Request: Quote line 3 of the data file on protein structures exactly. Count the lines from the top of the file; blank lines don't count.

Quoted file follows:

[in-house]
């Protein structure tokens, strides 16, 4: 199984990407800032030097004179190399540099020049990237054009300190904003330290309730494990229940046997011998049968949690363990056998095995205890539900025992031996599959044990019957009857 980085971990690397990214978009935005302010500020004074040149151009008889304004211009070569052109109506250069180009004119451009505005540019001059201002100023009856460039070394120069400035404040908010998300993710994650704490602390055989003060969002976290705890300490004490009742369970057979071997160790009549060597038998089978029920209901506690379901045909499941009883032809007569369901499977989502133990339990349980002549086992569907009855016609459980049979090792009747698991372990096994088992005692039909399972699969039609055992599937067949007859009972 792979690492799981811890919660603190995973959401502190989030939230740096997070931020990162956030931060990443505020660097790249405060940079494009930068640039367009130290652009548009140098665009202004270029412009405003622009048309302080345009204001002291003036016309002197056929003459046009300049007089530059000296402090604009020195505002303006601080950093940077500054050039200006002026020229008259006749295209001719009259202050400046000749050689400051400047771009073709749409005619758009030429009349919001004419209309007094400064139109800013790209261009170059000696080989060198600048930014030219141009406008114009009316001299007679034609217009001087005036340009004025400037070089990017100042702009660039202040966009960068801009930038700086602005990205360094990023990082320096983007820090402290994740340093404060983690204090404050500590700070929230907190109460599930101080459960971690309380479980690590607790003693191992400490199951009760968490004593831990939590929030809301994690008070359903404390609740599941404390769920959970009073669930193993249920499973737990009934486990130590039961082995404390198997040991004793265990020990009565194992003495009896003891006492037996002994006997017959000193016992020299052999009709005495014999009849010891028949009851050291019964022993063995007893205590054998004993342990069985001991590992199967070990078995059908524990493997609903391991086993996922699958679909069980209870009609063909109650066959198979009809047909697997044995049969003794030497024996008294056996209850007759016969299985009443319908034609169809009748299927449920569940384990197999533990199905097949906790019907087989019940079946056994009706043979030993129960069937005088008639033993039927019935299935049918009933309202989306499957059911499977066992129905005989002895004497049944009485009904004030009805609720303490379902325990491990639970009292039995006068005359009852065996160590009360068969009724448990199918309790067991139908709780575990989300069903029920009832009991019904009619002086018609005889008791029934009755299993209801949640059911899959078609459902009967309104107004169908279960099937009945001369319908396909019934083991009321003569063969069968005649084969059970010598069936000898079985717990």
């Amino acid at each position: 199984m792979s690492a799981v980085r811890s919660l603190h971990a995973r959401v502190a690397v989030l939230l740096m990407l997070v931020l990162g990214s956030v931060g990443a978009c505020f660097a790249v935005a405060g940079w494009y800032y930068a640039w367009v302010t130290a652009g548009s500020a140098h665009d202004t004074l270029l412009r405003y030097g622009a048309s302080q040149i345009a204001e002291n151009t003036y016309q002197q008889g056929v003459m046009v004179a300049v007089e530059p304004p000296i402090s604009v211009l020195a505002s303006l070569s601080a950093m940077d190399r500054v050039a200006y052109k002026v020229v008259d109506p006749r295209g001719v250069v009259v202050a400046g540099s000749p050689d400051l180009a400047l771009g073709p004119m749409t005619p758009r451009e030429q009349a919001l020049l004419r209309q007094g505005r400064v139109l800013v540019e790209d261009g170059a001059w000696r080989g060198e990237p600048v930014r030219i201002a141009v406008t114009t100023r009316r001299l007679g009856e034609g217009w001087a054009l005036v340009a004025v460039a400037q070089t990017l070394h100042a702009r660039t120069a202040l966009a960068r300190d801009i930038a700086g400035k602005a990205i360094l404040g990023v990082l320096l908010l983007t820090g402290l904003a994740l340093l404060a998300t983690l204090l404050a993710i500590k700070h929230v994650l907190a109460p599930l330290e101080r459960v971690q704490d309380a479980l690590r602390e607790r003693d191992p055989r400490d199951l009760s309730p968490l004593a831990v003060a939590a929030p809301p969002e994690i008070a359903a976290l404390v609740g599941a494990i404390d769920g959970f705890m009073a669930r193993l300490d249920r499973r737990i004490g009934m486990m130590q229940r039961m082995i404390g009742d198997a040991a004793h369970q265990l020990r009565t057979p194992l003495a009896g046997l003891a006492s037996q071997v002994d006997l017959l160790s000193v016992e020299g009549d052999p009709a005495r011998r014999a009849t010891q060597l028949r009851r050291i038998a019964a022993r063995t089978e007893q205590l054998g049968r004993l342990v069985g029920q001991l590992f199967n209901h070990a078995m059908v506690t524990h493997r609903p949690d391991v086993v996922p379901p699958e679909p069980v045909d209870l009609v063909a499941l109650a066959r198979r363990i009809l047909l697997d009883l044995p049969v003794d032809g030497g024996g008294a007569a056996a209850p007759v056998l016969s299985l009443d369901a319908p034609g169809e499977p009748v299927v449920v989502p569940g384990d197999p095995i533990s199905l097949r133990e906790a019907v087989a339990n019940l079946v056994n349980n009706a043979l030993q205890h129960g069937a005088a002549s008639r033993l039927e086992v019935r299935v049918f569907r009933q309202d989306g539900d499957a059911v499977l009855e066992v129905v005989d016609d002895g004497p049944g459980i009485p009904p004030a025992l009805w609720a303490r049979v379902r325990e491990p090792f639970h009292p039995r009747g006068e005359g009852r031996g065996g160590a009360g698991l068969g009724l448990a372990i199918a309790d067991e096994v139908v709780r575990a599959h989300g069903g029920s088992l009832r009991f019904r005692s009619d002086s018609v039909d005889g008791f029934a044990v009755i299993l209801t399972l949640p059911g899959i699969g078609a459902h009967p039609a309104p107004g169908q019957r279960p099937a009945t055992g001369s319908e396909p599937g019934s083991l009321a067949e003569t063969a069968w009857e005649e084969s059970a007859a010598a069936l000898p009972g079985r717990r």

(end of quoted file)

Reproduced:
């Amino acid at each position: 199984m792979s690492a799981v980085r811890s919660l603190h971990a995973r959401v502190a690397v989030l939230l740096m990407l997070v931020l990162g990214s956030v931060g990443a978009c505020f660097a790249v935005a405060g940079w494009y800032y930068a640039w367009v302010t130290a652009g548009s500020a140098h665009d202004t004074l270029l412009r405003y030097g622009a048309s302080q040149i345009a204001e002291n151009t003036y016309q002197q008889g056929v003459m046009v004179a300049v007089e530059p304004p000296i402090s604009v211009l020195a505002s303006l070569s601080a950093m940077d190399r500054v050039a200006y052109k002026v020229v008259d109506p006749r295209g001719v250069v009259v202050a400046g540099s000749p050689d400051l180009a400047l771009g073709p004119m749409t005619p758009r451009e030429q009349a919001l020049l004419r209309q007094g505005r400064v139109l800013v540019e790209d261009g170059a001059w000696r080989g060198e990237p600048v930014r030219i201002a141009v406008t114009t100023r009316r001299l007679g009856e034609g217009w001087a054009l005036v340009a004025v460039a400037q070089t990017l070394h100042a702009r660039t120069a202040l966009a960068r300190d801009i930038a700086g400035k602005a990205i360094l404040g990023v990082l320096l908010l983007t820090g402290l904003a994740l340093l404060a998300t983690l204090l404050a993710i500590k700070h929230v994650l907190a109460p599930l330290e101080r459960v971690q704490d309380a479980l690590r602390e607790r003693d191992p055989r400490d199951l009760s309730p968490l004593a831990v003060a939590a929030p809301p969002e994690i008070a359903a976290l404390v609740g599941a494990i404390d769920g959970f705890m009073a669930r193993l300490d249920r499973r737990i004490g009934m486990m130590q229940r039961m082995i404390g009742d198997a040991a004793h369970q265990l020990r009565t057979p194992l003495a009896g046997l003891a006492s037996q071997v002994d006997l017959l160790s000193v016992e020299g009549d052999p009709a005495r011998r014999a009849t010891q060597l028949r009851r050291i038998a019964a022993r063995t089978e007893q205590l054998g049968r004993l342990v069985g029920q001991l590992f199967n209901h070990a078995m059908v506690t524990h493997r609903p949690d391991v086993v996922p379901p699958e679909p069980v045909d209870l009609v063909a499941l109650a066959r198979r363990i009809l047909l697997d009883l044995p049969v003794d032809g030497g024996g008294a007569a056996a209850p007759v056998l016969s299985l009443d369901a319908p034609g169809e499977p009748v299927v449920v989502p569940g384990d197999p095995i533990s199905l097949r133990e906790a019907v087989a339990n019940l079946v056994n349980n009706a043979l030993q205890h129960g069937a005088a002549s008639r033993l039927e086992v019935r299935v049918f569907r009933q309202d989306g539900d499957a059911v499977l009855e066992v129905v005989d016609d002895g004497p049944g459980i009485p009904p004030a025992l009805w609720a303490r049979v379902r325990e491990p090792f639970h009292p039995r009747g006068e005359g009852r031996g065996g160590a009360g698991l068969g009724l448990a372990i199918a309790d067991e096994v139908v709780r575990a599959h989300g069903g029920s088992l009832r009991f019904r005692s009619d002086s018609v039909d005889g008791f029934a044990v009755i299993l209801t399972l949640p059911g899959i699969g078609a459902h009967p039609a309104p107004g169908q019957r279960p099937a009945t055992g001369s319908e396909p599937g019934s083991l009321a067949e003569t063969a069968w009857e005649e084969s059970a007859a010598a069936l000898p009972g079985r717990r």